Clearly, financial support for international students is less than ideal, and many resort to private loans (and possibly lifetime debt?). But, in the commendable effort of advocating for much-needed change, some arguments for financial support for international students make the mistake of disregarding the importance given to home students. Oxford University is a public institution, so a significant proportion of its funding comes from the state; more than £100 million a year come from the UK public sector just in research funds, per the University’s Financial Statements. Oxford is funded by taxpayers’ money, a demographic in which international students are not included. A university like Oxford, where excellence is possible precisely because of the British population’s financial contribution, must commit to ensuring the highest level of accessibility for home students. The support given to home students is still not perfect, and it is surely reasonable for UK universities to focus on access for UK students.

However, it seems nonsensical to accept that a University with an endowment of £1.7bn can only choose between one or the other. An institution that boasts about the large proportion of international students within its student population cannot afford to leave them to fend for themselves. If Oxford wants a shiny website advertising a “ready-made international community” and a commitment to making “significant contributions to society – locally, nationally and internationally”, then improving support for home students should not come at the cost of ignoring access issues for international students.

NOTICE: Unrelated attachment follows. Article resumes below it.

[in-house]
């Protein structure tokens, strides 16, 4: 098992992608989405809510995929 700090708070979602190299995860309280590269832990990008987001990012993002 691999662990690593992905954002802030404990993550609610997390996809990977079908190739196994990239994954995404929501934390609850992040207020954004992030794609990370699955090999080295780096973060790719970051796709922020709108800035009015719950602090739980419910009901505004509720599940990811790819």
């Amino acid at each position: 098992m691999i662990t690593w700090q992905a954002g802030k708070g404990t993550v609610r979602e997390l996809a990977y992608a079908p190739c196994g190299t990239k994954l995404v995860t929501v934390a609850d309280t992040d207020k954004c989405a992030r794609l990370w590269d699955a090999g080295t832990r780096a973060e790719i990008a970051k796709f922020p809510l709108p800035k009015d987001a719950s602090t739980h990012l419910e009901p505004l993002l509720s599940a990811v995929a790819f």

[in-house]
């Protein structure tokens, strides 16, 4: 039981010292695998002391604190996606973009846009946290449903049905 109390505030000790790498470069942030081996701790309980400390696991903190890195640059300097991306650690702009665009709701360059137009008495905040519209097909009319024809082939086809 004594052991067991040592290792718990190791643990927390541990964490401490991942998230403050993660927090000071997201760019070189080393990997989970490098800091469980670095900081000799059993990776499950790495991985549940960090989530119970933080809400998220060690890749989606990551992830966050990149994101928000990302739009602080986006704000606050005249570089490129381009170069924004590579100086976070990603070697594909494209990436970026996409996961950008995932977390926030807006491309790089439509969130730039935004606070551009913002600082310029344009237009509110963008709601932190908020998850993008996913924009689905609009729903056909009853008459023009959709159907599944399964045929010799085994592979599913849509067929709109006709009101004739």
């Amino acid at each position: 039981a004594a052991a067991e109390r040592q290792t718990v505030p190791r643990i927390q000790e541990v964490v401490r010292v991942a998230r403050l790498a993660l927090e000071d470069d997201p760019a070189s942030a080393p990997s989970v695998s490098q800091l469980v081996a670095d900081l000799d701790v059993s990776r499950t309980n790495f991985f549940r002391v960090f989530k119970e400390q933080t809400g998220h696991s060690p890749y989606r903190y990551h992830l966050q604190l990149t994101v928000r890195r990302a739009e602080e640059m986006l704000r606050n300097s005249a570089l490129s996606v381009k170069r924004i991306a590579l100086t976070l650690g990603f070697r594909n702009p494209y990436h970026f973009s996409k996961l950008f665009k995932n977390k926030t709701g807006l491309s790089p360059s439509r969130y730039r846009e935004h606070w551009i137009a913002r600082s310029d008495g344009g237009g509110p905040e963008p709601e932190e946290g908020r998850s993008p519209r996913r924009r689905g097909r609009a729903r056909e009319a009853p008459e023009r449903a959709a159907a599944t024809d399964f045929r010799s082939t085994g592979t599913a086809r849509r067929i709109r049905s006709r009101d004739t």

From conversations with other international students, some of the frustration caused by the lack of resources has been inevitably directed back to our home countries. Oxford is a competitive university, and it’s easy to question why our governments won’t encourage us to get a good education and fund our degrees. But this is naïve: if your home country refuses to finance your Oxford degiree, it’s likely because it already has decent (or good, or excellent) public universities. A case may be made for STEM students, but what does an EU country like mine have to gain from my post-Brexit, English law degree?